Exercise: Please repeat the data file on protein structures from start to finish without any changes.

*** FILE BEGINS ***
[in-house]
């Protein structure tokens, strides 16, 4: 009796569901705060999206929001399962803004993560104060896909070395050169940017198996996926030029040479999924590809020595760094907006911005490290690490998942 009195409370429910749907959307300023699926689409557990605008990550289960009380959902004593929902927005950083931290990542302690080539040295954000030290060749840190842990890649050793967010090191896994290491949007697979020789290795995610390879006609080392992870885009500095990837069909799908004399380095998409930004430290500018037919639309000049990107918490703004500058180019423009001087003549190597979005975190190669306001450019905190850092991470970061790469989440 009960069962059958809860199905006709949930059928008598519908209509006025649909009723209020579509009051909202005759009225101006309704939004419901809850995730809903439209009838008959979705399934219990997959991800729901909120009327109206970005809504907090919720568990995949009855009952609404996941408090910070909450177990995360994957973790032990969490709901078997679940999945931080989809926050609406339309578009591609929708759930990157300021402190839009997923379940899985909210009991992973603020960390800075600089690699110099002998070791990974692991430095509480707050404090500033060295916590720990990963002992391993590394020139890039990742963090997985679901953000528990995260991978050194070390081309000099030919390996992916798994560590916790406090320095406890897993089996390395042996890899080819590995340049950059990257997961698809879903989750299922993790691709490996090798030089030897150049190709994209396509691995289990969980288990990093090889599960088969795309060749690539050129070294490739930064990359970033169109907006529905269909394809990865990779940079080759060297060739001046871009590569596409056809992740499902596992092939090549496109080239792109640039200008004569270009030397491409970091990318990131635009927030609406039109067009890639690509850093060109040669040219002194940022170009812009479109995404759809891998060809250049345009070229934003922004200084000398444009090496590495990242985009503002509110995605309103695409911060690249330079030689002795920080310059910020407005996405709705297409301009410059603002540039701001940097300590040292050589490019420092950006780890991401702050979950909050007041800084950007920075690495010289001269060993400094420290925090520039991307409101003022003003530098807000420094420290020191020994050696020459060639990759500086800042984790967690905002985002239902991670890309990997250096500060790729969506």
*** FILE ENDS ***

[in-house]
């Protein structure tokens, strides 16, 4: 009796569901705060999206929001399962803004993560104060896909070395050169940017198996996926030029040479999924590809020595760094907006911005490290690490998942 009195409370429910749907959307300023699926689409557990605008990550289960009380959902004593929902927005950083931290990542302690080539040295954000030290060749840190842990890649050793967010090191896994290491949007697979020789290795995610390879006609080392992870885009500095990837069909799908004399380095998409930004430290500018037919639309000049990107918490703004500058180019423009001087003549190597979005975190190669306001450019905190850092991470970061790469989440 009960069962059958809860199905006709949930059928008598519908209509006025649909009723209020579509009051909202005759009225101006309704939004419901809850995730809903439209009838008959979705399934219990997959991800729901909120009327109206970005809504907090919720568990995949009855009952609404996941408090910070909450177990995360994957973790032990969490709901078997679940999945931080989809926050609406339309578009591609929708759930990157300021402190839009997923379940899985909210009991992973603020960390800075600089690699110099002998070791990974692991430095509480707050404090500033060295916590720990990963002992391993590394020139890039990742963090997985679901953000528990995260991978050194070390081309000099030919390996992916798994560590916790406090320095406890897993089996390395042996890899080819590995340049950059990257997961698809879903989750299922993790691709490996090798030089030897150049190709994209396509691995289990969980288990990093090889599960088969795309060749690539050129070294490739930064990359970033169109907006529905269909394809990865990779940079080759060297060739001046871009590569596409056809992740499902596992092939090549496109080239792109640039200008004569270009030397491409970091990318990131635009927030609406039109067009890639690509850093060109040669040219002194940022170009812009479109995404759809891998060809250049345009070229934003922004200084000398444009090496590495990242985009503002509110995605309103695409911060690249330079030689002795920080310059910020407005996405709705297409301009410059603002540039701001940097300590040292050589490019420092950006780890991401702050979950909050007041800084950007920075690495010289001269060993400094420290925090520039991307409101003022003003530098807000420094420290020191020994050696020459060639990759500086800042984790967690905002985002239902991670890309990997250096500060790729969506």